With negotiations completed the games went ahead, but after the third game there was still a financial shortfall from the purchase of the Wallabies, so a fourth match was planned to be played on the same day as the 1909 final. Knox was publicly scathing of the new administration, but after numerous attacks were foiled, he eventually resigned from the NSWRL board.
Days before the 1909 final, Balmain officials approached Larkin to complain about the schedule to which Larkin suggested that if they don’t play it would be a sign of disloyalty. Balmain refused to take the field on game day, forming a picket line outside the ground. South Sydney was declared premiers. The fourth game between the Wallabies and the Kangaroos went ahead and the season ended with the NSWRL being debt free and with a very small sum of money in the bank.
Due to ill-health O’Sullivan was forced to resign at the end of the season and his place was taken by Joynton-Smith.
The following year, Larkin worked tirelessly to expand Rugby League, especially at grass roots level. He successfully convinced Catholic Schools and the Marist Brothers to adopt Rugby League over Rugby Union in their schools. In his annual report concluding the 1910 season he even revealed that he had begun plans to take the game to the United States.
Larkin became a Justice of the Peace in 1911 and in 1913 he decided he would run for a seat in parliament. He became the first Labor member to win a seat on Sydney’s North Shore when he became the member for Willoughby after a tight election that saw him win 51.61% of the vote in a second ballot.
During his time in parliament, Larkin advocated for a bridge to be built across the harbour. He also forged an agreement with the SCG trust to have Rugby League games played at the SCG. Upon winning, Larkin decided to resign his post as Treasurer, amidst many calls from within the NSWRL for him to stay on in a part-time capacity. He was also a director at the Royal North Shore Hospital, President of the NSW League of Wheelmen and President of the Australian Federal Cycling Council and he was struggling to find the time to fulfill his duties at a level acceptable by his standards.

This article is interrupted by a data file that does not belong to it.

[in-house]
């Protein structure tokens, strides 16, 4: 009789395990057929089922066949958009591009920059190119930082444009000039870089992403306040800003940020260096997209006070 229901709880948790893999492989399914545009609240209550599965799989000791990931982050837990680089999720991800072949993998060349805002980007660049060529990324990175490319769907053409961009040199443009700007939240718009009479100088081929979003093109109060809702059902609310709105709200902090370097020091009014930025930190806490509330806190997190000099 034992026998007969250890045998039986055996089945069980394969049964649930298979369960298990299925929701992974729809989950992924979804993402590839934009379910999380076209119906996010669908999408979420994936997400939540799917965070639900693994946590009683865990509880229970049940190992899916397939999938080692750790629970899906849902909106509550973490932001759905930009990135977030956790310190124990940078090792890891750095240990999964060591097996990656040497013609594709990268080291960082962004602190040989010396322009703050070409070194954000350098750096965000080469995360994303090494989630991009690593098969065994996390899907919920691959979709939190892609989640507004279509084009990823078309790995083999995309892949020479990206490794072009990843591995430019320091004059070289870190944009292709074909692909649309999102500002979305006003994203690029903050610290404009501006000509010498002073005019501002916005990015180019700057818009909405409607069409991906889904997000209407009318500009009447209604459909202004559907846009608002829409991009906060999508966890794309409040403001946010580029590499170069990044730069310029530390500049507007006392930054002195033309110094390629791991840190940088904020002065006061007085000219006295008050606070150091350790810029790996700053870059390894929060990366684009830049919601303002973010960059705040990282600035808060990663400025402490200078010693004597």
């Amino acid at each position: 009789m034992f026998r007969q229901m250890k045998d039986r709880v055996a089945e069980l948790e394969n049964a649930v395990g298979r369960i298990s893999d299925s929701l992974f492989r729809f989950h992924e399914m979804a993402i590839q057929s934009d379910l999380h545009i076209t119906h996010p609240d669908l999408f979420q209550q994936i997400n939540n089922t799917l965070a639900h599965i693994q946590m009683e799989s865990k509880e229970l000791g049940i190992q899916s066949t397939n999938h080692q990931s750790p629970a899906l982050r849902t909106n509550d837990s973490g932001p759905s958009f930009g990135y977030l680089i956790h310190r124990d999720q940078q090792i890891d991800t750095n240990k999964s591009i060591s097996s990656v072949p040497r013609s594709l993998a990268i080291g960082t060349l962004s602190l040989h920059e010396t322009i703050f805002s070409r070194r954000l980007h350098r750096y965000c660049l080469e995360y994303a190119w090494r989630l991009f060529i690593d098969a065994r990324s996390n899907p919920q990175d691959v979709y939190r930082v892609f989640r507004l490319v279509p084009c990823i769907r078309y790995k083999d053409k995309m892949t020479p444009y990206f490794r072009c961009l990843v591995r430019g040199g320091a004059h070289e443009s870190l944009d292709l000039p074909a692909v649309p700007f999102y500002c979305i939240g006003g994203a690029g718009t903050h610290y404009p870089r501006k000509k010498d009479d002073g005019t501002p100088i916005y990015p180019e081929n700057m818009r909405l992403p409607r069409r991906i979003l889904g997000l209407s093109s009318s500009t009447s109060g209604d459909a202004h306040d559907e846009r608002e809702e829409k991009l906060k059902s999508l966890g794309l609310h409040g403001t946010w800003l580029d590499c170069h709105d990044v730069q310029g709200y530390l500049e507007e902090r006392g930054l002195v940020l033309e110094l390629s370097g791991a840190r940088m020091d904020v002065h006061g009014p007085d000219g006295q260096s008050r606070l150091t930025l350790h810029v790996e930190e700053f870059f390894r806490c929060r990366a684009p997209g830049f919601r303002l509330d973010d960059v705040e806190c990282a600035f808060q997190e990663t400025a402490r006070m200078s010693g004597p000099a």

In 1914, Larkin agreed to serve as interim treasurer of the NSWRL, but his time was cut short by the outbreak of World War I.
The Labor Prime Minister (and former Glebe Rugby League club patron) Billy Hughes, had been working tirelessly to have conscription introduced, however it was vigourously opposed by the majority of parliament and the public.
On August 17, 1914, Edward Larkin enlisted to join the Armed Services. Many of his colleagues urged him not to go, as his leadership abilities would be required on home soil. Larkin enlisted because he felt it was his duty as an athlete and as a leader of athletes to volunteer to serve for the country so as to inspire other athletes to do the same. Some also saw his decision to join as a way of helping to promote more men to join the war effort as soldiers.
Shortly after enlisting, Larkin was promoted to Sergeant. On October 18 he departed for Egypt, where he was prominent in organising Rugby League games amongst the soldiers. In early 1915 while still in Egypt he fell ill and was granted permission to return home. Larkin refused and just weeks later joined the 1st Battalion, which contained his brother Martin, and disembarked for Turkey.
On the first day of battle at Gallipoli, Larkin’s battalion was one of the very first to set foot on shore. His battalion made it to the top of a ridge before they were gunned down by heavy machine gun fire. When approached by the stretcher bearers, Larkin reportedly waved them away and said “There’s plenty worse than me out there.” They later found him dead. His body was so badly mutilated that many soldiers believed he had been tortured, which infuriated the Australians, before they learnt of his true demise. His brother died beside him.
Upon hearing of Larkin’s death, many memorial services were held. His old school, St Joseph’s, held a service followed by a meeting of its officials who decided that a scholarship would be created to put Larkin’s eldest son through school. The scholarship hoped to raise £1,000, with any extra funds to be used to put the children of other former students, who fell at war, through school.
His parliamentarian colleagues also set up a trust fund for his widow and children, which raised enough to pay £180 off his overdraft and £50 to his wife.
The NSWRL also donated a total of £171 to his wife, which were the profits from the City Cup Final of 1915.
A commemorative tablet honouring the fallen MP’s Sergeant Edward Larkin and Lieutenant-Colonel George Braund, was unveiled in November 1915.
There is no known grave for Edward Larkin.
All that remains is a small inscription upon a memorial at Lone Pine, Gallipoli, just metres away from where he died.